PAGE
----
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The Cost of Dodd-Frank: $24 Billion in Compliance

Phil Hall
Jul 15, 2015

This year marks the fifth anniversary of the passage of the Dodd-Frank Act–and while the benefits of the sweeping legislation continue to be debated, a new report has added up the costs to $24 billion in compliance-related expenses and 61 million paperwork hours.

According to “Dodd-Frank at Five: Higher Costs, Uncertain Benefits,” published by the American Action Forum–an organization self-identified as a “21st Century center-right policy institute providing actionable research and analysis to solve America’s most pressing policy challenges”–456 final rules related to the Dodd-Frank Act have been passed since 2010. But the report noted there approximately $7.8 billion worth of pending rules–less than two-thirds of 2,300-page law has been finalized.

The report observed that the compliance expenses attached to the Dodd-Frank regulations have burdened banks of all sizes, with the costs being passed to consumers. Efforts to create safer lending brought lending to a new extreme, the report added, with increased restrictions on credit and loan products to young, low-income and non-White borrowers.

“With tightened mortgage credit, high rates of foreclosure, and weak job and wage growth, many in this economic recovery turned to renting,” the report said. “Robust multifamily starts (buildings with more than four units) have helped pushed total starts to the same level they were at the beginning or peak of the recession in December 2007. Yet single-family housing starts stand at only 84 percent of that level, now almost 90 months since the recession began. Botched initiatives to help struggling homeowners, the Dodd-Frank Act, and its failure to tackle housing finance reform have contributed to the slow recovery of the housing market when compared with the average post-war recovery.”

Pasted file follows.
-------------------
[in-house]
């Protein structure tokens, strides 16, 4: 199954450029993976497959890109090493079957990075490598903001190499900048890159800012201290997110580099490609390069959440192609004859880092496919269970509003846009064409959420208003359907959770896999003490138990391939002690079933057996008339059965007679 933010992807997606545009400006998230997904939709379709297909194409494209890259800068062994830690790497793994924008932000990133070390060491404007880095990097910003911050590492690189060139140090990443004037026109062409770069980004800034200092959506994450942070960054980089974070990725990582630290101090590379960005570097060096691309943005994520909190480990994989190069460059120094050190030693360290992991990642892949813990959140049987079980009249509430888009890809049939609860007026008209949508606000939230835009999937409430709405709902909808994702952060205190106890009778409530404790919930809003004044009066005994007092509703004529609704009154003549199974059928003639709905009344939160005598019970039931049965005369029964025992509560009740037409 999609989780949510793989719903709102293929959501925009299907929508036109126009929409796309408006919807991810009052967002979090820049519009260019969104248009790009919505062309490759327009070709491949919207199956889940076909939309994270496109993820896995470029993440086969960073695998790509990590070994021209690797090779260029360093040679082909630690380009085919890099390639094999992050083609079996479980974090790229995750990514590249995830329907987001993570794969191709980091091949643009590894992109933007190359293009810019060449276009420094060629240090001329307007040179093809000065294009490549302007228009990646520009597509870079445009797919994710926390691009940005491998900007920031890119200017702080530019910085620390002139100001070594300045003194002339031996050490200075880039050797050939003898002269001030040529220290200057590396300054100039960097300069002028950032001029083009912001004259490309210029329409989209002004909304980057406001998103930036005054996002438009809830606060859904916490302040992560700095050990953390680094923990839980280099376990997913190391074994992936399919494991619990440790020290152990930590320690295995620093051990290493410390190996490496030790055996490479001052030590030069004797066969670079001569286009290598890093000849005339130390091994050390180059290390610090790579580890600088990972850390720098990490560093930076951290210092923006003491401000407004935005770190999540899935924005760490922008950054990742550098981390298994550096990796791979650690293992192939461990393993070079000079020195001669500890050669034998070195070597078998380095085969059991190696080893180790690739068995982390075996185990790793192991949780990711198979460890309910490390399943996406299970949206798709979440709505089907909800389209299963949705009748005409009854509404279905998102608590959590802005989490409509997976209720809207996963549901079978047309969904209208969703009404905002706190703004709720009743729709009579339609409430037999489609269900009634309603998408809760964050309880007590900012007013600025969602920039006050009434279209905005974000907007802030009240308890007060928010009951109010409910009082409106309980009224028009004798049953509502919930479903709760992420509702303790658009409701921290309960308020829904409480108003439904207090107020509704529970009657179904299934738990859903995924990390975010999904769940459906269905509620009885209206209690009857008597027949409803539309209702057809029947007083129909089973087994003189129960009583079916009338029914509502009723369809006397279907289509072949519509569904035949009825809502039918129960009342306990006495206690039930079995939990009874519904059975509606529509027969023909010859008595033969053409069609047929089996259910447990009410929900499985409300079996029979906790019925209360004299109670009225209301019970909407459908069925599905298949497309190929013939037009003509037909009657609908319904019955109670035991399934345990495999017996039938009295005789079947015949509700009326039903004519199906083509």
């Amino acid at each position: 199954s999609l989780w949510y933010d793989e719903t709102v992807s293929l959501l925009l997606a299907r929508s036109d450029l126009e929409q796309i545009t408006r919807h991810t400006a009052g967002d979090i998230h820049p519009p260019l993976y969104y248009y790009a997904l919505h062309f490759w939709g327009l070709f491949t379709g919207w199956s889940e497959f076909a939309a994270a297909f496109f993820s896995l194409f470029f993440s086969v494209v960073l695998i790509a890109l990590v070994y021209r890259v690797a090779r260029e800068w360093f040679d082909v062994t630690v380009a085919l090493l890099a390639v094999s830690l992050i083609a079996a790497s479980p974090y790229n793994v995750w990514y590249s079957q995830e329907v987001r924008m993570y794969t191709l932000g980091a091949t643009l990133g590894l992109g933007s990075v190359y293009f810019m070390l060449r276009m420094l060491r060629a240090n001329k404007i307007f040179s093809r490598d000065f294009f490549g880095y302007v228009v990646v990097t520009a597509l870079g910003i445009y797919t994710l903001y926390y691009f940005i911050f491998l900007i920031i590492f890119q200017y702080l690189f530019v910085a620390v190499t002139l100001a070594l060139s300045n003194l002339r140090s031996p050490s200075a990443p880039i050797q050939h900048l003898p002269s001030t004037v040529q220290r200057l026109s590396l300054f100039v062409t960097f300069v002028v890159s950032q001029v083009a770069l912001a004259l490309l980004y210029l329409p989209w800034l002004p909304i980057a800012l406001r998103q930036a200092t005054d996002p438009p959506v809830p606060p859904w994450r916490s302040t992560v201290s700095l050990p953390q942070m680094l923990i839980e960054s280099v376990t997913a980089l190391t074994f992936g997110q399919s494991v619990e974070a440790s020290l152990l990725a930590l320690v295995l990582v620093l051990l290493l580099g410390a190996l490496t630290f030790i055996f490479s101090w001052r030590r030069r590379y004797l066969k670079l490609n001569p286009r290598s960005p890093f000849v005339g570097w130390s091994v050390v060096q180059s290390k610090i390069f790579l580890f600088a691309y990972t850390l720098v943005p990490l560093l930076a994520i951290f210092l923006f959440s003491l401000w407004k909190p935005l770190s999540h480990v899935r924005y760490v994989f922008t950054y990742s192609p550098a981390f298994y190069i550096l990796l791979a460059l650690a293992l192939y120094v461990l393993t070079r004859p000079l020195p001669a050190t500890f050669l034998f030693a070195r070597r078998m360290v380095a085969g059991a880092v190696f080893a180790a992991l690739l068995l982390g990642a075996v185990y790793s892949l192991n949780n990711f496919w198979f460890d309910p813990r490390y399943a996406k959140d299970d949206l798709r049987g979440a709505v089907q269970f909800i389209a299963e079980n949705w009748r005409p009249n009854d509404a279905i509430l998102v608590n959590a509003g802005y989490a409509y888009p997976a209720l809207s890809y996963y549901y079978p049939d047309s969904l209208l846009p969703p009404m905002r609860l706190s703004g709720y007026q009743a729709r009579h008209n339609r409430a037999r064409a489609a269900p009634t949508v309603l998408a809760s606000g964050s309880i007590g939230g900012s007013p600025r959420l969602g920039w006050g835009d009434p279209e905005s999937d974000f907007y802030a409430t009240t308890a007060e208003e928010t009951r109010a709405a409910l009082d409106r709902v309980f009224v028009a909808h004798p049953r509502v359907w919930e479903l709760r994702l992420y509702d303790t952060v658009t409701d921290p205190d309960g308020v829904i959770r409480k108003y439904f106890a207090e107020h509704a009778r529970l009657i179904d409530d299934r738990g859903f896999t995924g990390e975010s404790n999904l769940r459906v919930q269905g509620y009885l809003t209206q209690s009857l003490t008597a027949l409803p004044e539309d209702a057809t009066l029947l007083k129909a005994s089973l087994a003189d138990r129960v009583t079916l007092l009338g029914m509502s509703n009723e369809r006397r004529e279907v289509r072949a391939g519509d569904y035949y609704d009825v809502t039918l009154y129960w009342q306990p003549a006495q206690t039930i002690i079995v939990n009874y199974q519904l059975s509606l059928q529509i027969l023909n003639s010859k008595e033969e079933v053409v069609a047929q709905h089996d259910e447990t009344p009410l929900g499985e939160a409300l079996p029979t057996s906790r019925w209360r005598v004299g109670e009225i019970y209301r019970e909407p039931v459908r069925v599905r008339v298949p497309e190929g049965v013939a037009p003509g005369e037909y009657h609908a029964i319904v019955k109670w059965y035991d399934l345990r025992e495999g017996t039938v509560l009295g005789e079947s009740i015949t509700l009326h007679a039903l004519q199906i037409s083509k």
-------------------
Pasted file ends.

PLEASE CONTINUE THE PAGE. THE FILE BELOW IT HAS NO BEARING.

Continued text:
But while borrowers have not seen much benefit, the report determined, the regulatory oversight of the Dodd-Frank Act has created an employment boom in the nation’s capital.

“While jobs in the financial industry only increased 3.7 percent since Dodd-Frank became law, the number of jobs at federal financial regulatory agencies spiked 19.2 percent,” the report stated. “However, this understates the growth in employment in some agencies. For instance, the number of workers at the Federal Housing Finance Agency (FHFA) and employees at the entire Federal Reserve System (all Federal Reserve Banks and the Board of Governors) increased 37.1 percent and 32.2 percent since Dodd-Frank.”

The Dodd-Frank Act did not address the question of the government-sponsored enterprises, and the report added that this situation was the proverbial fuel on the Dodd-Frank fire.

“With legislation to fix the housing giants stalled in Congress, Fannie Mae and Freddie Mac remain a very real risk to taxpayers and the very definition of too-big-to-fail, matters unaddressed by the Dodd-Frank Act,” the report said. “The failure to address housing finance reform has contributed to the uncertainty surrounding the future housing market, which, when coupled with Dodd-Frank regulations, have worked to reduce the availability of mortgage credit particularly for traditionally riskier borrowers.”

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